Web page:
5. Hyperbolic Geometry

Hyperbolic geometry is the geometry you get by assuming all the postulates of Euclid, except the fifth one, which is replaced by its negation.

In hyperbolic geometry there exist a line $ l$ and a point $ P$ not on $ l$ such that at least two distinct lines parallel to $ l$ pass through $ P$.

It is more difficult to imagine, but have in mind the following image (and imagine that the lines never meet $ l$):

Figure 1: Two intersecting lines parallel to $ l$
Image Section51

The first property that we get from this axiom is the following lemma (we omit the proof, which is a bit technical):

Lemma 1   Rectangles don't exist in hyperbolic geometry.

Using this lemma, we can prove the following Universal Hyperbolic Theorem:

Theorem 1   In hyperbolic geometry, for every line $ l$ and every point $ P$ not on $ l$ there pass through $ P$ at least two distinct parallels through $ P$. Moreover there are infinitely many parallels to $ l$ through $ P$.


Drop the perpendicular $ PQ$ to $ l$ and erect a line $ m$ through $ P$ perpendicular to $ PQ$, like in the figure below.

Figure 2: Proof of the universal hyperbolic theorem
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Let $ R$ be another point on $ l$, erect perpendicular $ t$ to $ l$ through $ R$ and drop perpendicular $ PS$ to $ t$. Now $ PS$ is parallel to $ l$, since both are perpendicular to $ t$.

Assume that $ m$ and $ PS$ are the same line (so $ S\in m$). This would mean that $ PQRS$ is a rectangle, which contradicts the lemma above. Hence there are two distinct parallels to $ l$ through $ P$. By varying $ R$, we get infinitely many parallels. $ \square$

Other important consequences of the Lemma above are the following theorems:

Theorem 2   In hyperbolic geometry, all triangles have angle sum $ <180^{\circ}$. (From this it follows immediately that all convex quadrilaterals have angle sum less than $ 360^{\circ}$).

Theorem 3   In hyperbolic geometry if two triangles are similar, they are congruent.

Note: This is totally different than in the Euclidean case. It tells us that it is impossible to magnify or shrink a triangle without distortion.


Assume the contrary: there are triangles $ \triangle ABC$ and $ \triangle A'B'C'$ that are similar (they have the same angles), but are not congruent. The no corresponding sides are congruent (otherwise, they would be congruent, using the principle $ angle-side-angle$). We may assume, without loss of generality, that $ AB>A'B'$ and $ AC>A'C'$.

Figure 3: Similar triangle are congruent.
Image Section53

Then, by definition of $ >$ there exists a point $ B''$ on $ AB$ and a point $ C''$ on $ AC$ such that $ AB''=A'B'$ and $ AC''=A'C'$. Then, since the angles are the same, by $ angle-side-angle$, $ \triangle A'B'C'\cong \triangle AB''C''$. Hence $ \angle AB''C''=\angle B'$ and $ \angle AC''B''=\angle C'$.

But we also have that $ \angle C=\angle C'$ and $ \angle B=\angle B'$, so $ \angle AB''C''=\angle B$ and $ \angle AC''B''=\angle C$. This implies that the lines $ BC$ and $ B'C'$ are parallel, hence the quadrilateral $ BB''CC''$ is convex, and the sum of its angles is exactly $ 360^{\circ}$, which contradicts the theorem above.

Hence similar triangles are congruent. $ \square$

An amazing consequence of this theorem is that in hyperbolic geometry a segment can be determined with the aid of an angle. This is stated more dramatically by saying that hyperbolic geometry has an absolute unit of length!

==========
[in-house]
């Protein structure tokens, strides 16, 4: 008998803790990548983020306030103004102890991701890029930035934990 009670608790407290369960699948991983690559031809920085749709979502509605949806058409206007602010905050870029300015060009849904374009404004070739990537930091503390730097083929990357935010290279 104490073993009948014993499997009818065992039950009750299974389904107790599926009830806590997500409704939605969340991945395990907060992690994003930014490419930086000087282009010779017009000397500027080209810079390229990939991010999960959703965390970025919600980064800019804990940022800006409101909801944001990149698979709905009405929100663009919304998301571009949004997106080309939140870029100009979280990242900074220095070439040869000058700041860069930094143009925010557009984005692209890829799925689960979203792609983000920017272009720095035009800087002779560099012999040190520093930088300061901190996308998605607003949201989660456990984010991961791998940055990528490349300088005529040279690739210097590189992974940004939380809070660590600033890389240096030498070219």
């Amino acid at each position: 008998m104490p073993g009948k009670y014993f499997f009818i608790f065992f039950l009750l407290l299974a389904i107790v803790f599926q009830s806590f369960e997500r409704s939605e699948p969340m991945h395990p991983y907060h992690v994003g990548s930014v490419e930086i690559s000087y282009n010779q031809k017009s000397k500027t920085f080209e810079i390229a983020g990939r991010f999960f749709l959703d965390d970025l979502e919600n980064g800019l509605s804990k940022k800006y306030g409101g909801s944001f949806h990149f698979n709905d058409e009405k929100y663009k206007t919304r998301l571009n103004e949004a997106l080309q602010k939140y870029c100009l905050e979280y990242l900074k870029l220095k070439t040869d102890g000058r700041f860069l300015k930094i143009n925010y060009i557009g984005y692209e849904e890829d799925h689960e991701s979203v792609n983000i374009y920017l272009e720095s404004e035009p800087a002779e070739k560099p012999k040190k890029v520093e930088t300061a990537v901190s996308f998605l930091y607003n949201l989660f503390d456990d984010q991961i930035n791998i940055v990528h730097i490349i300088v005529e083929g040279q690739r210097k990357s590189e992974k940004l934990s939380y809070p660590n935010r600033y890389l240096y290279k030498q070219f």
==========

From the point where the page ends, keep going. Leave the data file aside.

Defect and area of a triangle

There is also the concept of the defect of a triangle, which is defined to be the quantity that is missing for the sum of the angles to add up to 180 degrees. And in fact the area of a triangle in hyperbolic geometry is proportional to its defect D. So we have that A=kD, where k is a positive number.
Two triangles have the same area if and only if they have the same angle-sum.

Now that you have experienced a flavour of proofs in hyperbolic geometry, Try some exercises!


The following are exercises in hyperbolic geometry. You are to assume the hyperbolic axiom and the theorems above.

  1. Prove that if A'B'BA is a Saccheri quadrilateral (the angles A' and B' are right angles and AA'=BB'), then the summit AB is greater than the base A'B'. (Hint: Join the midpoints M and M')
  2. Suppose that lines l and l' have a common perpendicular MM'. Let A and B be points on l such that M is not the midpoint of AB. Show that A and B are not equidistant froml'.
  3. Suppose that the parallel lines l and l' have a common perpendicular MM'. Prove that MM' is the shortest segment between any point of l and any point of l'.
  4. Suppose that the parallel lines l and l' have a common perpendicular MM'. Let A and B be points on l such that A is between M and B. Drop perpendiculars AA' and BB' to l'. Prove that AA'<BB'.
  5. Is every Saccheri quadrilateral a convex quadrilateral? Why or why not?

Back to Escher

M. C. Escher created four patterns using hyperbolic geometry: Circle Limit I, Circle Limit III, Circle Limit III and Circle Limit IV. What Escher used for his drawings is the Poincaré model for hyperbolic geometry.
"Circle Limit I"
"Circle Limit II"
"Circle Limit III"
"Circle Limit IV"

What does it mean a model? By a model, we mean a choice of an underlying space, together with a choice of how to represent basic geometric objects, such as points and lines, in this underlying space. The need to have models for the hyperbolic plane (or better said, the hyperbolic geometry of the plane) is that it is very difficult to work with an Euclidean representation, but do non-Euclidean geometry. As you saw above, it is difficult to picture the notions that we work with, even if the proofs follow logically from our assumptions.

There are two more popular models for the hyperbolic plane: the upper half-plane model and the Poincaré plane model. We will analyse both of them in the following sections.